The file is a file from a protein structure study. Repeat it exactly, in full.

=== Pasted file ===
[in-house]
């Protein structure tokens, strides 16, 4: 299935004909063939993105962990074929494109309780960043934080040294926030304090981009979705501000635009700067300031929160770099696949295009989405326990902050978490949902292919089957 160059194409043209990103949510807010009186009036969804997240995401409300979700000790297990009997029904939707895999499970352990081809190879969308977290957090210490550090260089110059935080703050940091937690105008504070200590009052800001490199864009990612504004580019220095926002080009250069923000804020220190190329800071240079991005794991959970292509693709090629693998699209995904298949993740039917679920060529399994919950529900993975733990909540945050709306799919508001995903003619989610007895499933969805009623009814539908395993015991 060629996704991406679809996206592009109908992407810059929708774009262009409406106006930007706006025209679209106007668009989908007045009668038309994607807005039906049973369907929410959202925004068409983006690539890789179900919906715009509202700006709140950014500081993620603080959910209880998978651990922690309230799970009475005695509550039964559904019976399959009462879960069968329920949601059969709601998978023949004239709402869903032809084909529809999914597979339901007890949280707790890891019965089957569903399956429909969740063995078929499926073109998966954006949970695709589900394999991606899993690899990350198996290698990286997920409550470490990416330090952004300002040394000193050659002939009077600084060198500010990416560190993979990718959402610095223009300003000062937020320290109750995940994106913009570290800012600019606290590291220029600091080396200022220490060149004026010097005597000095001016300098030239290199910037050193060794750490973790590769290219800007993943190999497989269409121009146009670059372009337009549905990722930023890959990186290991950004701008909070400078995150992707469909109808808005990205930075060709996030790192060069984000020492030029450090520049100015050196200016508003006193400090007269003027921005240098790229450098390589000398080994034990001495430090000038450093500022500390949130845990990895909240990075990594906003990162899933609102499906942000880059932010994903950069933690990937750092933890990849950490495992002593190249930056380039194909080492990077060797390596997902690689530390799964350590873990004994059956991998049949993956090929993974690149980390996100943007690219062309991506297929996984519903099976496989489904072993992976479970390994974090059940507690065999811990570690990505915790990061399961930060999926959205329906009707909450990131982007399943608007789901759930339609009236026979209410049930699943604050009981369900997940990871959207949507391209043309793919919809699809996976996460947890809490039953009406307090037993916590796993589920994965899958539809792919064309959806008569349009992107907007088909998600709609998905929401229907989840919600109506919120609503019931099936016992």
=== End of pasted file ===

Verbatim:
[in-house]
């Protein structure tokens, strides 16, 4: 299935004909063939993105962990074929494109309780960043934080040294926030304090981009979705501000635009700067300031929160770099696949295009989405326990902050978490949902292919089957 160059194409043209990103949510807010009186009036969804997240995401409300979700000790297990009997029904939707895999499970352990081809190879969308977290957090210490550090260089110059935080703050940091937690105008504070200590009052800001490199864009990612504004580019220095926002080009250069923000804020220190190329800071240079991005794991959970292509693709090629693998699209995904298949993740039917679920060529399994919950529900993975733990909540945050709306799919508001995903003619989610007895499933969805009623009814539908395993015991 060629996704991406679809996206592009109908992407810059929708774009262009409406106006930007706006025209679209106007668009989908007045009668038309994607807005039906049973369907929410959202925004068409983006690539890789179900919906715009509202700006709140950014500081993620603080959910209880998978651990922690309230799970009475005695509550039964559904019976399959009462879960069968329920949601059969709601998978023949004239709402869903032809084909529809999914597979339901007890949280707790890891019965089957569903399956429909969740063995078929499926073109998966954006949970695709589900394999991606899993690899990350198996290698990286997920409550470490990416330090952004300002040394000193050659002939009077600084060198500010990416560190993979990718959402610095223009300003000062937020320290109750995940994106913009570290800012600019606290590291220029600091080396200022220490060149004026010097005597000095001016300098030239290199910037050193060794750490973790590769290219800007993943190999497989269409121009146009670059372009337009549905990722930023890959990186290991950004701008909070400078995150992707469909109808808005990205930075060709996030790192060069984000020492030029450090520049100015050196200016508003006193400090007269003027921005240098790229450098390589000398080994034990001495430090000038450093500022500390949130845990990895909240990075990594906003990162899933609102499906942000880059932010994903950069933690990937750092933890990849950490495992002593190249930056380039194909080492990077060797390596997902690689530390799964350590873990004994059956991998049949993956090929993974690149980390996100943007690219062309991506297929996984519903099976496989489904072993992976479970390994974090059940507690065999811990570690990505915790990061399961930060999926959205329906009707909450990131982007399943608007789901759930339609009236026979209410049930699943604050009981369900997940990871959207949507391209043309793919919809699809996976996460947890809490039953009406307090037993916590796993589920994965899958539809792919064309959806008569349009992107907007088909998600709609998905929401229907989840919600109506919120609503019931099936016992």